Hypomania usually lasts a few days and involves having more energy, creativity, quicker actions, and being more sociable, distracted, or irritable. An individual at this stage is more susceptible to engaging in risky behaviors, alcohol, and drugs. A person with BDII can feel good and function well, but the behavior may appear strange. After a period of hypomania, depression occurs in bipolar disorder type II. The symptoms include feeling empty or sad, having low motivation and energy levels, trouble focusing, and feeling worthless. An individual can also lose interest in activities, sleep too much or too little, gain or lose weight. All of these behaviors can disrupt one’s life, especially in BDII, as the person remains mainly depressed.


The detection of BDII presents significant difficulty in clinical practice. The intricacy primarily lies in the detection of hypomanic episodes that the patient may often dismiss as they are not as apparent as in mania. Despite the significant morbidity, hypomania can be characterized by high productivity and slight disturbances that appear not severe enough to require a clinical diagnosis. The predominance of depressive symptoms often leads to the doctor misdiagnosing BDII as anxiety or depression. The hypomania stage may also be overlooked and qualified as a substance use or personality disorder. Thus, it is crucial to ensure differential diagnosis to pose proper treatment and psychotherapy.


Correct diagnosis and adequate treatment can help manage the disorder. Proper management of the disorder requires both pharmacotherapy and psychological interventions in the specific phases of the disorder. The treatment should be provided and tailored to each illness phase as the mood may switch or the response is incomplete, especially in the depressive phase. Combined pharmacological and non-pharmacological interventions for acute phases of hypomania and depressive episodes allow the patients to prevent the disorder’s recurrences in the long-term perspective. The screening instruments used with detailed questioning of the patient are needed to determine and aid the diagnosis. Questioning and psychotherapy prove to be especially useful in enhancing the diagnosis of BD.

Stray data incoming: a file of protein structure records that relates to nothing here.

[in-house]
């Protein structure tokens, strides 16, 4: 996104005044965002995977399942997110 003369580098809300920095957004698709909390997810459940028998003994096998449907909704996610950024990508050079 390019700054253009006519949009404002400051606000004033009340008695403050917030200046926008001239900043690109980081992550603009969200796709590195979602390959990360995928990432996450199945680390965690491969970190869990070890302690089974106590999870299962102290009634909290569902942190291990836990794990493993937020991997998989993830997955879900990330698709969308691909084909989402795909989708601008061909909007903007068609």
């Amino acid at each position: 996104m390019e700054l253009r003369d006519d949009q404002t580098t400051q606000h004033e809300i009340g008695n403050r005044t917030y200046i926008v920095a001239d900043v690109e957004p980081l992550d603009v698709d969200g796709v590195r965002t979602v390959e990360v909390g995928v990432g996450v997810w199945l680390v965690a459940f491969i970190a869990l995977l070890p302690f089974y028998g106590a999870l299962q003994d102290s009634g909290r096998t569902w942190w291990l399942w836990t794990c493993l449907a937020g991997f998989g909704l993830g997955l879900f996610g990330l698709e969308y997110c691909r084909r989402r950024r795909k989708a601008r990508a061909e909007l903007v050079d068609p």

The treatment for bipolar disorder is mainly composed of the medicine for the appearing symptoms. Since BDII usually presents depressive episodes, treatment includes the medicine for depression with antidepressants. However, the treatment with antidepressants might as well unmask bipolar disorder. The hypomanic episodes treatment with mood stabilizers is not as standard. The other possible treatments for BDII are the medical components dealing with mood switches such as androgens, corticosteroids, isoniazid, chloroquine, and electroconvulsive therapy (ECT) (Godman et al., 2019). An atypical antipsychotic combined with a mood stabilizer is commonly used to treat BDII (Godman et al., 2019). The patients with BDII are more likely to have lamotrigine and antidepressants combined with psychotherapy compared to patients with BDI who commonly receive electroconvulsive therapy and antipsychotics (Baldessarini et al., 2019). Treatment with quetiapine and benzodiazepines can be assigned to both types of bipolar disorder. Generally, the two numbers of medicines are used for both BDI and BDII and do not differ from the disorder’s subtype.